Carver Birthplace Association awards scholarship, honors longtime member

Seth Kinker
Neosho Daily News

This year marks the 19th year for the George Washington Carver Birthplace Memorial Scholarship that is sponsored by the Carver Birthplace Association (CBA) and on Jun. 7, the CBA presented the local award winner with a scholarship.

The CBA is a nonprofit cooperating association and friends’ group that provide support for the George Washington Carver National Monument and offers the scholarship to help perpetuate Carver’s legacy.

This year, the program was expanded to allow for two winners, one from the local area and one from the Kansas City area with both recipients receiving $1,000, $500 per semester, with the funds coming from donations from the community.

Kendra Nungaray, a Verona High School senior, was awarded the local scholarship from a pool of 31 applicants from Berry, Jasper, Newton and McDonald counties.

From left to right:  Blake Hierholzer (Clark Funeral Homes), Dan Hierholzer (Clark Funeral Homes), Kim Mailes (CBA Chair), Russell Hively (CBA Scholarship Committee), Lana Henry (CBA Scholarship Chair), scholarship recipient Kendra Nungaray, Ryan Sheffield (CBA Scholarship Committee), Michele Hansford (CBA Board), Jina Scott (General Manager - Townplace Suites by Marriott Joplin), Shannon Barstow (Dir. of Sales - Townplace Suites by Marriott Joplin), Randall Becker (Chief of Interpretation, George Washington Carver National Monument). on Jun. 7.

“There were many super qualified candidates,” said Lana Henry, Chair of the CBA Scholarship Committee on Jun. 7 “The final choice seemed to come down to someone who fit the variety and characteristics of Dr. Carver's life, when we put it all together, Kendra came to the top.”

“I’m an old English teacher. When I went through them, I sat on the couch and read all of them, and I would put them in the pile.” said Russell Hively, a member of the CBA Scholarship Committee. “Kendra’s was on top. Something in it clicked. She’s from a small school, which I’m from, and what she said in her essays was good. Besides going to school, and all of these things she can do, she’s going to work too. I admire that. That’s the way my family got to go to school.”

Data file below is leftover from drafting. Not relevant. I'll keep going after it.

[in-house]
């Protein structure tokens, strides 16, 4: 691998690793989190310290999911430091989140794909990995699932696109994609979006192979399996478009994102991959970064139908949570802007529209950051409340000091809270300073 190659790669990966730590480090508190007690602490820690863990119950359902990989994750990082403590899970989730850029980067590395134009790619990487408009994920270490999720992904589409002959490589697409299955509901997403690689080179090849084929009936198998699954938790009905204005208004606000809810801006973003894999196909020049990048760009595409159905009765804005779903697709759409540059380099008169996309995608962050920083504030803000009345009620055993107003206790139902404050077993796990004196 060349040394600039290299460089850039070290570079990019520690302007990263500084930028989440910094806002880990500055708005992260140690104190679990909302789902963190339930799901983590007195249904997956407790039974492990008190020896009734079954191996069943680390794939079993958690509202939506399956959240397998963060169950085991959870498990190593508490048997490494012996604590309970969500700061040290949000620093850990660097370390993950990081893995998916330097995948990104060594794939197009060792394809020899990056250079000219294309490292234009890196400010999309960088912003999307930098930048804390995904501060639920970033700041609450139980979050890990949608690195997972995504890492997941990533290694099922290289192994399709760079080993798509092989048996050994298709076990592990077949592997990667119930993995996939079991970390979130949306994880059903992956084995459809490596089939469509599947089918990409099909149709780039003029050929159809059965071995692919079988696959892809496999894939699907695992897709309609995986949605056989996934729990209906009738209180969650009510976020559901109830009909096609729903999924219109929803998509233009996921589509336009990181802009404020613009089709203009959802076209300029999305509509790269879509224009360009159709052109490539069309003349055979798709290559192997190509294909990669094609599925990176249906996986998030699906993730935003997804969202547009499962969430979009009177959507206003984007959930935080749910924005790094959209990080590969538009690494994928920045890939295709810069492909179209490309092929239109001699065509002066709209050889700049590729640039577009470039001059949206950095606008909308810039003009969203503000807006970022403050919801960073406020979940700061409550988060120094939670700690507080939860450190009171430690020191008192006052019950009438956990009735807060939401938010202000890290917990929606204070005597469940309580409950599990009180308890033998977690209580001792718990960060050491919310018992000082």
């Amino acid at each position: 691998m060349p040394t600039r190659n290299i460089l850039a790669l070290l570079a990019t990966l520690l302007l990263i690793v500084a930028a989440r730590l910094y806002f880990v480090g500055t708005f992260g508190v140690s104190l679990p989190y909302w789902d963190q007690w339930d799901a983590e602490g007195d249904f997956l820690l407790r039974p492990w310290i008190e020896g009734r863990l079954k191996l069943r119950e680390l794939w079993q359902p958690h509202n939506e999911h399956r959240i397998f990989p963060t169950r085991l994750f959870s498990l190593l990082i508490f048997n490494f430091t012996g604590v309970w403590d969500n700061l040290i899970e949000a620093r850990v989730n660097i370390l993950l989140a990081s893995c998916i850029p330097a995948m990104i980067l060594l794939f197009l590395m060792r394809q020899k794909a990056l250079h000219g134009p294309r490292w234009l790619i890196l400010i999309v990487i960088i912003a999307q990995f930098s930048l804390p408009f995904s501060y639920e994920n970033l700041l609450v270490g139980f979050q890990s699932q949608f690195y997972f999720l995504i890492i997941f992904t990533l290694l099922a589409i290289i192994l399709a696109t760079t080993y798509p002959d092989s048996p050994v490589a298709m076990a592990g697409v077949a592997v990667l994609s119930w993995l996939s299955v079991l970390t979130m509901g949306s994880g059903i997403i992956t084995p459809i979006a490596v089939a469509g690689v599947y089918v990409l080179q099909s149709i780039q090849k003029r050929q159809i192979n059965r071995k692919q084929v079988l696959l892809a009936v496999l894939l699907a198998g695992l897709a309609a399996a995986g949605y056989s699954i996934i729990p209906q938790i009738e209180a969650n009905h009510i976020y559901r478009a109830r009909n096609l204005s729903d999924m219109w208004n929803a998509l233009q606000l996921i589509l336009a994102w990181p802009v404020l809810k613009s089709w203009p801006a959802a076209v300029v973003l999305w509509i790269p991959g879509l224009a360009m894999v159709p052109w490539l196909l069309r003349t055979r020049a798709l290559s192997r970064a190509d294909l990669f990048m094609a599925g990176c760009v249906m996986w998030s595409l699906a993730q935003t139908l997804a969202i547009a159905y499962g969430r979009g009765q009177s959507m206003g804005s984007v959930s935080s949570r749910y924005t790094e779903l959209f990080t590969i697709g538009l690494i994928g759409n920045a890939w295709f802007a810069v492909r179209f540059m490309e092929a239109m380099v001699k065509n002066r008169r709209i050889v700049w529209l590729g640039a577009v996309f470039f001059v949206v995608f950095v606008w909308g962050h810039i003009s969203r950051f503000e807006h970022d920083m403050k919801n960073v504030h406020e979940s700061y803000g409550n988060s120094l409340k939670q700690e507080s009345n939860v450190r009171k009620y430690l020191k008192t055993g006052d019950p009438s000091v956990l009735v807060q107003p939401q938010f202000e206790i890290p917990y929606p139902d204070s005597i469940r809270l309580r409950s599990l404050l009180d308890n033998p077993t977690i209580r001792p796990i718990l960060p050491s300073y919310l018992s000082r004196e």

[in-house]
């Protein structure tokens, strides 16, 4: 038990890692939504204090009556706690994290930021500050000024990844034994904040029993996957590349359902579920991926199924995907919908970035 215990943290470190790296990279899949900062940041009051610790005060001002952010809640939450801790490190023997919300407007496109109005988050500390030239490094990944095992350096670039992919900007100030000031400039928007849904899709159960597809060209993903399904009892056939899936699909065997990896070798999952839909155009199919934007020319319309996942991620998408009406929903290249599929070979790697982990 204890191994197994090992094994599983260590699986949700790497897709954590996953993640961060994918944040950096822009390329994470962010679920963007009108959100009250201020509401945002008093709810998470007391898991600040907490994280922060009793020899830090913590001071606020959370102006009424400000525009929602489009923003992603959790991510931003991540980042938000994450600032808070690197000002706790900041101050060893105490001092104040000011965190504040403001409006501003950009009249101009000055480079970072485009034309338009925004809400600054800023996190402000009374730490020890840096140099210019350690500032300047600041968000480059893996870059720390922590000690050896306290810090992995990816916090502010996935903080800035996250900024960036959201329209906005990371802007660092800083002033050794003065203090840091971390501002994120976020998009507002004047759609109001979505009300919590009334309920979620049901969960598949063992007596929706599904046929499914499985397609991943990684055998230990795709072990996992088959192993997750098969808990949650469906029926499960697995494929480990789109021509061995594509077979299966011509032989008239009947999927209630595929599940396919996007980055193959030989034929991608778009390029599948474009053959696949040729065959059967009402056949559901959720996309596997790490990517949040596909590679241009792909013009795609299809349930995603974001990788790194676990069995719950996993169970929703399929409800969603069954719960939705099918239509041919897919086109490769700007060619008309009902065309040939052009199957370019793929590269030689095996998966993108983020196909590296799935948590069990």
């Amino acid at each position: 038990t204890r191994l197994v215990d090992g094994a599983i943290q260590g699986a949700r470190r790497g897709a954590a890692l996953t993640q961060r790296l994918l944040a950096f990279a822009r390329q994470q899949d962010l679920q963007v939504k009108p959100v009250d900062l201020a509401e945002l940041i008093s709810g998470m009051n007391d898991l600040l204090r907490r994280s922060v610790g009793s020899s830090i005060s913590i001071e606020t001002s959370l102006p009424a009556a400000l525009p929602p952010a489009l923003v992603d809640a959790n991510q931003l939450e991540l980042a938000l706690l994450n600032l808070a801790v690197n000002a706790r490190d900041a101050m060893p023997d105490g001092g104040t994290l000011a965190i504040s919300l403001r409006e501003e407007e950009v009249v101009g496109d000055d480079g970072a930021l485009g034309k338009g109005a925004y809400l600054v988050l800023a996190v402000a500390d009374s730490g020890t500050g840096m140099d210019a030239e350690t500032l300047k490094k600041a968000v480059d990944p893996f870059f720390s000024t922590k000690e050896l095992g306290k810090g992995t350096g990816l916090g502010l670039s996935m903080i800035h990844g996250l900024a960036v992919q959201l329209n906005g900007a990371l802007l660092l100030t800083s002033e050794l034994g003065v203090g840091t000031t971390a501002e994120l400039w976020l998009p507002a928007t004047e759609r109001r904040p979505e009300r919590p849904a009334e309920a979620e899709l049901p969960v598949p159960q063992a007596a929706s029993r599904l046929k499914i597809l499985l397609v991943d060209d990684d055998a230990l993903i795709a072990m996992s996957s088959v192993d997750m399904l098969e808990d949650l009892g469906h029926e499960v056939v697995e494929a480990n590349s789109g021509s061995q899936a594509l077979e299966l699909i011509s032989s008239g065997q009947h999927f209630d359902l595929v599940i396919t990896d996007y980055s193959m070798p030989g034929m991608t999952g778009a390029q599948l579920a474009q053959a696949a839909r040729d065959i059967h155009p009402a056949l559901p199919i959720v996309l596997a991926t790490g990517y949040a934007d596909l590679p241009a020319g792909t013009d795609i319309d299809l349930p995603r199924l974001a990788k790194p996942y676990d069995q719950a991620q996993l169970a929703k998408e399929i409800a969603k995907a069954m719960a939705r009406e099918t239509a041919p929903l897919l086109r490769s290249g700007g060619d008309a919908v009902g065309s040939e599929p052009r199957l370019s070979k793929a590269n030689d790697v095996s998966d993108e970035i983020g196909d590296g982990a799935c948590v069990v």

The scholarship program recognizes educational excellence and outstanding service in honor of Carver, an educator, scientist and humanitarian, and is designed to inspire the creative minds of young people who are seeking a post high school education in Science, Arts, Agriculture, Music or Education.

Nungaray had to submit her planned major, extracurricular activities, honors, awards, leadership experience, why she was seeking the scholarship and two essays on the Quaker saying, “Let your life speak” and describing her volunteerism and lessons learned from community service.

“I think life speaks in many ways,” said Nungaray on her first essay. “I’ve grown up with not an easy childhood, it’s been hard at some points. I feel like all of those points have pushed me to be better. My parents have pushed me in every way, too.”

“It was really fun helping my community, especially the senior community,” added Nungaray, who will be going into the medical field. “All the stories they told me helped me see how much life has changed.”

Nungaray has always enjoyed being around babies and will be attending the nursing program at Crowder College to work towards becoming a labor and delivery nurse.

This year’s scholarships were presented in honor of Kay Hively, a longtime CBA member and supporter who passed away in 2020.

“She meant so much to our community, our association and the friends of fish hatchery,” said Henry on Jun. 7. “She would be so so happy with what were doing today in her honor. Kay was a staple of this national park for decades. She helped put together important research we’ve used at the national park for years and is still affecting the interpretation and education programs going forward today. She produced things that helped move us forward, she was a mover and shaker.”

“Kay would’ve been proud,” added her husband, Russell, at the scholarship presentation ceremony on Jun. 7. “Education was important (to her).”

Russell said that they got involved with the CBA shortly after moving to the area in 1975.

“We started coming and liked the place,” said Russell. “Kay was the kind of person that got involved in things and that’s why (we got involved).”